Saturday, July 23, 2011

A hard case for the TravelScoot

Dona asked if there was a bag for the TravelScoot with wheels attached to it.  She wants to use it so she can check her scoot with her luggage at the airport.  Luckily Glen has already solved this problem for us.  Glen says he uses an SKB-4814W Golf case, which costs about $150.  

I searched Amazon and found the picture above.  To see if for yourself, click here.

Monday, July 11, 2011

Checking Your TravelScoot at the Airport

A question from Dona
I recently traveled with my scooter. I sent it with the luggage in the bag provided when it was delivered. I was wondering if there is a bag for it with wheels attached. It would be so much easier to take it if it had been a wheeled bag. Do you know of one of these?? Otherwise it was great to check it thru to my destination.
I sent Dona an email suggesting a golf bag with wheels. Does anyone have a suggestion or experience with this? If so, you can post it in the comments or email it to me,

Sunday, July 10, 2011

Daniel in London

This is Daniel, from London.  What a beautiful place for a TravelScoot adventure!

Rhonda's Tiger Adventure

This is Rhonda, having a Tiger adventure at the Houston Aquarium

Thursday, June 30, 2011

Questions from a New TravelScoot Owner

Hi Elizabeth,

Well, I’ve had my Travelscoot for a couple of weeks…. It hasn’t changed my life yet… but I’m working on it! How long did it take you to get good at folding and unfolding? I’m still struggling but it’s slowly getting better. I haven’t wanted to go out in the heat and humidity but my first trip was an indoor shopping mall that I had not been to before. That was fun! I just zipped up and down the whole thing.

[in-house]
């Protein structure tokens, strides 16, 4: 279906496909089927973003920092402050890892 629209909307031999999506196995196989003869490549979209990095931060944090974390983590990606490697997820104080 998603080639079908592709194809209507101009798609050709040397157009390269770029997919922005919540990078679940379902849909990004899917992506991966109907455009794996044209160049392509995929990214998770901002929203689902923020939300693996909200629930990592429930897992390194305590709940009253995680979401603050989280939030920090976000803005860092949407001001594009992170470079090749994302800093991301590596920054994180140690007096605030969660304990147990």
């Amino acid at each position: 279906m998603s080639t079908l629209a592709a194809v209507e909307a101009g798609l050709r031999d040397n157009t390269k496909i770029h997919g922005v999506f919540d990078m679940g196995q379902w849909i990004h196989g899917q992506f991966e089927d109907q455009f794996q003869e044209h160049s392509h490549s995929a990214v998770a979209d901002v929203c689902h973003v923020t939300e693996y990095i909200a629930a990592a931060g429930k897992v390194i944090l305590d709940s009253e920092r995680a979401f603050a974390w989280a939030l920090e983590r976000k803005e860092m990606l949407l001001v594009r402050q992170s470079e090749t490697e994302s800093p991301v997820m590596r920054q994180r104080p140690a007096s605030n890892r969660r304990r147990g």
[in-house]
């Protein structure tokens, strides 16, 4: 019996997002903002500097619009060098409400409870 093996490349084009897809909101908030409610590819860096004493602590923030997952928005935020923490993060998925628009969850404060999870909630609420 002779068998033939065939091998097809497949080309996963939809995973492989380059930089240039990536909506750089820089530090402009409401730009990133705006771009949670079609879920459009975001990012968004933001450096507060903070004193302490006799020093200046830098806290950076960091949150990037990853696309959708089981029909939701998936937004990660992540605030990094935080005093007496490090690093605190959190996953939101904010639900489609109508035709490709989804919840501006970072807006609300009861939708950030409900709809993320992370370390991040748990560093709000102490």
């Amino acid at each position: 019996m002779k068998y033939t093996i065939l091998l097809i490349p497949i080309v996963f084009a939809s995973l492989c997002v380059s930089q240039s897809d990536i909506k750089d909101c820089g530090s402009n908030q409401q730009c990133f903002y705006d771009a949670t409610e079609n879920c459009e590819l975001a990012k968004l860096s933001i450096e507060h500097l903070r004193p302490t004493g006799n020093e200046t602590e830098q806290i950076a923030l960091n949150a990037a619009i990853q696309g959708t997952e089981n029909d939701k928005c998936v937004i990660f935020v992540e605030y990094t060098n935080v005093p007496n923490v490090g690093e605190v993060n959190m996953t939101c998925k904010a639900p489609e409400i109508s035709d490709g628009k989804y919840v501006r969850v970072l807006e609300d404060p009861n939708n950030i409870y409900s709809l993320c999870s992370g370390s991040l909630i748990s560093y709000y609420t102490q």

But I wasn’t shopping. I was just checking out the mall. How the heck do you go shopping with it? My next trip was to a crowded store with narrow aisles. Today was my third trip. The store wasn’t crowded but more narrow aisles. Both times I carried one of those small baskets in one hand but that’s tiring and it keeps getting gin the way. Any suggestions? I paged through the blog posts but didn’t see anything like that.

Thanks for any tips you may have. Will you be going to the convention this year? I plan on it. Should be a lot easier with the scooter. Last time I went, I hurt all weekend just from walking the halls.


Hi JeanMarie,

Congratulations on getting your TravelScoot! I wish we lived in the same city so I could show you how I shop with mine. But first questions first... It took me a few weeks to be really good at folding and unfolding it. I did that with mine for about a year, and then I switched vehicles with my husband and now I just load my fully assembled into the back of our van. Since I use mine every day it makes it a lot easier.

I remember the first time I went to the mall by myself and I enjoyed zipping up and down the whole thing too. If there are people around I do slow down to their speed, but when no one is near I speed it up.

How the heck do I shop with it? It depends on what kind of store I'm in, but most often I use a tote bag that I hang on the handlebars. I highly recommend that you go to and buy the mighty buggy hook and the cup holder. The cup holder works great for carrying a drink around, OR you can put glasses, camera, and anything else you can think of. I put the hook at the very top of the front steering column, right under the handlebars. I hook my car keys on it, or you can hook a shopping bag on it too. They also have a new product called a jumbo swirly hook. I haven't tried that one yet.

You can also put items in the fabric triangle. Sometimes I use a bicycle basket I attach to the front of my scoot, but that keeps me from being able to pull up to things as close as I'd like to.